Registration Dossier

Administrative data

Description of key information

A standard skin irritation test performed with strontium chromate showed no signs of skin irritation.
Strontium chromate was slightly irritating in a standard eye irritation test.
Respiratory irritation (mainly nasal irritation and perforated septum) has traditionally been common among chromate exposed workers.

Key value for chemical safety assessment

Skin irritation / corrosion

Endpoint conclusion
Endpoint conclusion:
no adverse effect observed (not irritating)

Eye irritation

Endpoint conclusion
Endpoint conclusion:
no adverse effect observed (not irritating)

Respiratory irritation

Endpoint conclusion
Endpoint conclusion:
adverse effect observed (irritating)

Additional information

No signs of skin irritation were observed in a standard rabbit OECD test. Cases of skin ulceration were, however, reported at a strontium chromate plant with poor hygienic conditions. This report also indicated high chromium concentrations in biomonitoring samples. As only one report from a single factory was available, and it did not clearly describe e.g. what other exposures the workers had, it was concluded that the data obtained in the guideline animal skin irritation test was more reliable. Therefore the standard animal test was selected as key study, and according to the results of the test no classification is suggested for skin irritation.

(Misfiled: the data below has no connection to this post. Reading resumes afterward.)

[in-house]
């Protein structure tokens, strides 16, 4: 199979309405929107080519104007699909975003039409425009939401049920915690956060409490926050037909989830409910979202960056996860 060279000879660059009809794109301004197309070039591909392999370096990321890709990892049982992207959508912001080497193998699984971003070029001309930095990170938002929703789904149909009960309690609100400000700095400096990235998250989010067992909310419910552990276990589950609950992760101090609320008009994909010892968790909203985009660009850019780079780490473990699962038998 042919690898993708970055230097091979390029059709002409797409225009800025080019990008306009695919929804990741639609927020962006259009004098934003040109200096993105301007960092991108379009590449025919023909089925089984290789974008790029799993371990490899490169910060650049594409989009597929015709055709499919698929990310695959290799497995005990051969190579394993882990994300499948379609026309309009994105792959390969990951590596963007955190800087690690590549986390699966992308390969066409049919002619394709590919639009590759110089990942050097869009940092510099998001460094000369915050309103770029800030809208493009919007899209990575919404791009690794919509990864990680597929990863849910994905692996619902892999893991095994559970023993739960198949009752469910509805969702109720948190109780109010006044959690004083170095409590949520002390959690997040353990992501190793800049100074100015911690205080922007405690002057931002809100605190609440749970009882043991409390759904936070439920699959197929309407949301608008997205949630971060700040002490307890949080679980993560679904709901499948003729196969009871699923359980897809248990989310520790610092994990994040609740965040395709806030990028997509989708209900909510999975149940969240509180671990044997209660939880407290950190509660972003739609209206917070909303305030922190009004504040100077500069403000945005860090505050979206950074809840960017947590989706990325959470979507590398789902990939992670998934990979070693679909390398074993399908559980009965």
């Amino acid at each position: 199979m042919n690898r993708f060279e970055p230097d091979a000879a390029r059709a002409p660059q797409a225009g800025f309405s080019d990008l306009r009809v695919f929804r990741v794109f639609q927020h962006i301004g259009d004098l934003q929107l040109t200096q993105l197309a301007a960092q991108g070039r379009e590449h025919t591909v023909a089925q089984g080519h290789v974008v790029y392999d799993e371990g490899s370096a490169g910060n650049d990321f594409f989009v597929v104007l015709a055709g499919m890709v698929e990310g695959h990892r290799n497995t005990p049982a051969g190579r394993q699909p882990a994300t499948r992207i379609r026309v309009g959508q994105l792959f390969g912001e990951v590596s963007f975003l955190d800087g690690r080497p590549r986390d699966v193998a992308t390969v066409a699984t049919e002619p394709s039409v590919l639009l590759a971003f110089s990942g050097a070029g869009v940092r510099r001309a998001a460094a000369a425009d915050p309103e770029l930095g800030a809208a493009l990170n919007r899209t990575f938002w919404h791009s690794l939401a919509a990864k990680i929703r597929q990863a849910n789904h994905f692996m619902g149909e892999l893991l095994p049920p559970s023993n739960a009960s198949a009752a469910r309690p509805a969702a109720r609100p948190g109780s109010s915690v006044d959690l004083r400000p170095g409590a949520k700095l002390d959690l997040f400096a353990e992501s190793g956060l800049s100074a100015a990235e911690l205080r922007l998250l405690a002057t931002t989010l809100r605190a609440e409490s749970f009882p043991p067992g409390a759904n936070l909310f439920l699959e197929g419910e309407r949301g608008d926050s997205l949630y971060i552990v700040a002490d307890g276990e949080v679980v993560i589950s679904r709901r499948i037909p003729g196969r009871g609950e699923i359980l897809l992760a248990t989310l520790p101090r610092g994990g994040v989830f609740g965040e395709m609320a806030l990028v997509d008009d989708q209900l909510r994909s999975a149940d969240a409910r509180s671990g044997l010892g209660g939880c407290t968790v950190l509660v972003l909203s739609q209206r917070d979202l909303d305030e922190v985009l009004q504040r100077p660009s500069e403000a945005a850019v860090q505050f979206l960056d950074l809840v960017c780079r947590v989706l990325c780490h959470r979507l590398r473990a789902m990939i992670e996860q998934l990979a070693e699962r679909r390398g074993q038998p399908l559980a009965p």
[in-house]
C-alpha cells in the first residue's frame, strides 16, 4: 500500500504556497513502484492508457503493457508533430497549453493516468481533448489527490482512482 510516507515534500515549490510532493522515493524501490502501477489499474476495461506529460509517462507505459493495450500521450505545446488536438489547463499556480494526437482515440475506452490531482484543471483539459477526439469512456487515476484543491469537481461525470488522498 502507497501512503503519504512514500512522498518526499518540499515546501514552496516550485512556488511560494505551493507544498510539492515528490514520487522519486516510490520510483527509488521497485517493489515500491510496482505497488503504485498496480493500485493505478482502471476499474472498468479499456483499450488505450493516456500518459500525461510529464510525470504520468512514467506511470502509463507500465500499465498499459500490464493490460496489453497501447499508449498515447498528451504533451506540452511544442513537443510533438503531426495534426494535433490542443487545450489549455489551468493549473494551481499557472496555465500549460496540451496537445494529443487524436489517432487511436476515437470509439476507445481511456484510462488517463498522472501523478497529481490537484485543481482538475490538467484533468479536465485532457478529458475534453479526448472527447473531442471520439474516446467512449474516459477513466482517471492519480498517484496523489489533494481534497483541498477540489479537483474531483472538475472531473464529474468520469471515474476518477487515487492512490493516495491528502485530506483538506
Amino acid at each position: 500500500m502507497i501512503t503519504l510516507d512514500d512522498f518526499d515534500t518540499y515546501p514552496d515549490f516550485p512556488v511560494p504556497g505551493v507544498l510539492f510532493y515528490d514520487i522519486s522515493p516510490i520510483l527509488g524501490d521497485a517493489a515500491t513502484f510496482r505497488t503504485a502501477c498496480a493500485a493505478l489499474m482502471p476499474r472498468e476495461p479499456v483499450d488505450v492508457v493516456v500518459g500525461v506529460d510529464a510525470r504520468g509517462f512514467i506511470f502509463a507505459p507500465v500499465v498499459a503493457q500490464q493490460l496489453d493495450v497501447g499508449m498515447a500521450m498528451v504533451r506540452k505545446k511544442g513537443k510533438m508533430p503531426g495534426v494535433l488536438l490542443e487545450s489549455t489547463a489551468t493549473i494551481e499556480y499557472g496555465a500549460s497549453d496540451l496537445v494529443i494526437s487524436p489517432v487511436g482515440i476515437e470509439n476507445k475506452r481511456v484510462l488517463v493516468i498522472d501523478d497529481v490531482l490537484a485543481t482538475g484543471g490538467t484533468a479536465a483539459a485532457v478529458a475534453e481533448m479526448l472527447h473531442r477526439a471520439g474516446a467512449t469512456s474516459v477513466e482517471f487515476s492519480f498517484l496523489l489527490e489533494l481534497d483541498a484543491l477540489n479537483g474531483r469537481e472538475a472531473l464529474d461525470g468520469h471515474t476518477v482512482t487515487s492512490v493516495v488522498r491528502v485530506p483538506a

Strontium chromate was slightly irritating in a standard OECD rabbit eye irritation test. Based on the classification criteria, no classification is required for this substance.

There are no animal data on respiratory irritation caused by chromates. At a strontium chromate plant, with poor hygienic conditions, cases of rhinitis and nasal ulceration were observed. In addition, this report (also referred to under skin irritation) showed increased chromium levels in biomonitoring samples. Also in studies examining signs of respiratory symptoms of chrome platers, the numbers of nasal perforation or ulceration have traditionally been increased, and these have generally been recognized as typical effects of soluble chromates. As there are no standard test methods available for respiratory irritation, and only limited data available, classification for respiratory irritation is suggested based on weight of evidence from occupational reports on various chromates.


Effects on respiratory irritation: irritating

Justification for classification or non-classification

No classification is suggested for skin or eye irritation. This is justified by standard OECD rabbit test for skin irritation and eye irritation which have been performed with strontium chromate.

Classification for respiratory irritation is suggested for strontium chromate based on occupational findings (strontium chromate and other chromates).